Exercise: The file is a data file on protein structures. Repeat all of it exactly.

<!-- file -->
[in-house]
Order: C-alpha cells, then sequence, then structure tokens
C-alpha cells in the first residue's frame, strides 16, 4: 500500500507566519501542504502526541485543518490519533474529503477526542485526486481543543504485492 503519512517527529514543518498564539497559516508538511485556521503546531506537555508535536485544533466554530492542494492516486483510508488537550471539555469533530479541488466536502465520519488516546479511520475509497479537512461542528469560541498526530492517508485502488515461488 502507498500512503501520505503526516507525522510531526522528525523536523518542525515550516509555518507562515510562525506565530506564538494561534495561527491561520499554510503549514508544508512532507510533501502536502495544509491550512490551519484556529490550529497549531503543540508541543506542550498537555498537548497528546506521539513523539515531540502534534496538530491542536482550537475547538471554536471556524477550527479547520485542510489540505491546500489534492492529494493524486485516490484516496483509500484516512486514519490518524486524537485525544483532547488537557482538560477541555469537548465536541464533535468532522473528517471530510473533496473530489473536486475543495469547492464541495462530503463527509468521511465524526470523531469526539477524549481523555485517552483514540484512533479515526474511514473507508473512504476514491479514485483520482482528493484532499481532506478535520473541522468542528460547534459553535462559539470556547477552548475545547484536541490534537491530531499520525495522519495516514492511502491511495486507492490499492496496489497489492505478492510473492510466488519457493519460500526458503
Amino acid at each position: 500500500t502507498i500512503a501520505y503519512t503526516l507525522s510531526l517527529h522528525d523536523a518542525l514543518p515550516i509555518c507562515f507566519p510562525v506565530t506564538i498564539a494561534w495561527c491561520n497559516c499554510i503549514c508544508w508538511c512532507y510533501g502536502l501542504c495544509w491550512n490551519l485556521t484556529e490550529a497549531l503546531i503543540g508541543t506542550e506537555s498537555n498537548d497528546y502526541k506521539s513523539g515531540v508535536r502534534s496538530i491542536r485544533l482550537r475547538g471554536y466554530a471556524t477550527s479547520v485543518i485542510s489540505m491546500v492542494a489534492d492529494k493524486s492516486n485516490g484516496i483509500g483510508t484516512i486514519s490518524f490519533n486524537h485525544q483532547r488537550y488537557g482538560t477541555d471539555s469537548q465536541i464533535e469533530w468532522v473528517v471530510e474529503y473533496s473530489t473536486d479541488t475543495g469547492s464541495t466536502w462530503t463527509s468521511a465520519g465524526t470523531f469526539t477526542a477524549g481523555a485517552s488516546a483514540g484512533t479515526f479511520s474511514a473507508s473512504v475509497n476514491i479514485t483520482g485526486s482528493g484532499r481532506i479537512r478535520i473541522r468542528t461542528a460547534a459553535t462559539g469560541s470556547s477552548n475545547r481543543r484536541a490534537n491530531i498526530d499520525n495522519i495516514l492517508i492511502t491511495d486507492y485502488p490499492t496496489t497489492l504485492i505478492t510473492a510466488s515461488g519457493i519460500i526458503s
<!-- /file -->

[in-house]
Order: C-alpha cells, then sequence, then structure tokens
C-alpha cells in the first residue's frame, strides 16, 4: 500500500507566519501542504502526541485543518490519533474529503477526542485526486481543543504485492 503519512517527529514543518498564539497559516508538511485556521503546531506537555508535536485544533466554530492542494492516486483510508488537550471539555469533530479541488466536502465520519488516546479511520475509497479537512461542528469560541498526530492517508485502488515461488 502507498500512503501520505503526516507525522510531526522528525523536523518542525515550516509555518507562515510562525506565530506564538494561534495561527491561520499554510503549514508544508512532507510533501502536502495544509491550512490551519484556529490550529497549531503543540508541543506542550498537555498537548497528546506521539513523539515531540502534534496538530491542536482550537475547538471554536471556524477550527479547520485542510489540505491546500489534492492529494493524486485516490484516496483509500484516512486514519490518524486524537485525544483532547488537557482538560477541555469537548465536541464533535468532522473528517471530510473533496473530489473536486475543495469547492464541495462530503463527509468521511465524526470523531469526539477524549481523555485517552483514540484512533479515526474511514473507508473512504476514491479514485483520482482528493484532499481532506478535520473541522468542528460547534459553535462559539470556547477552548475545547484536541490534537491530531499520525495522519495516514492511502491511495486507492490499492496496489497489492505478492510473492510466488519457493519460500526458503
Amino acid at each position: 500500500t502507498i500512503a501520505y503519512t503526516l507525522s510531526l517527529h522528525d523536523a518542525l514543518p515550516i509555518c507562515f507566519p510562525v506565530t506564538i498564539a494561534w495561527c491561520n497559516c499554510i503549514c508544508w508538511c512532507y510533501g502536502l501542504c495544509w491550512n490551519l485556521t484556529e490550529a497549531l503546531i503543540g508541543t506542550e506537555s498537555n498537548d497528546y502526541k506521539s513523539g515531540v508535536r502534534s496538530i491542536r485544533l482550537r475547538g471554536y466554530a471556524t477550527s479547520v485543518i485542510s489540505m491546500v492542494a489534492d492529494k493524486s492516486n485516490g484516496i483509500g483510508t484516512i486514519s490518524f490519533n486524537h485525544q483532547r488537550y488537557g482538560t477541555d471539555s469537548q465536541i464533535e469533530w468532522v473528517v471530510e474529503y473533496s473530489t473536486d479541488t475543495g469547492s464541495t466536502w462530503t463527509s468521511a465520519g465524526t470523531f469526539t477526542a477524549g481523555a485517552s488516546a483514540g484512533t479515526f479511520s474511514a473507508s473512504v475509497n476514491i479514485t483520482g485526486s482528493g484532499r481532506i479537512r478535520i473541522r468542528t461542528a460547534a459553535t462559539g469560541s470556547s477552548n475545547r481543543r484536541a490534537n491530531i498526530d499520525n495522519i495516514l492517508i492511502t491511495d486507492y485502488p490499492t496496489t497489492l504485492i505478492t510473492a510466488s515461488g519457493i519460500i526458503s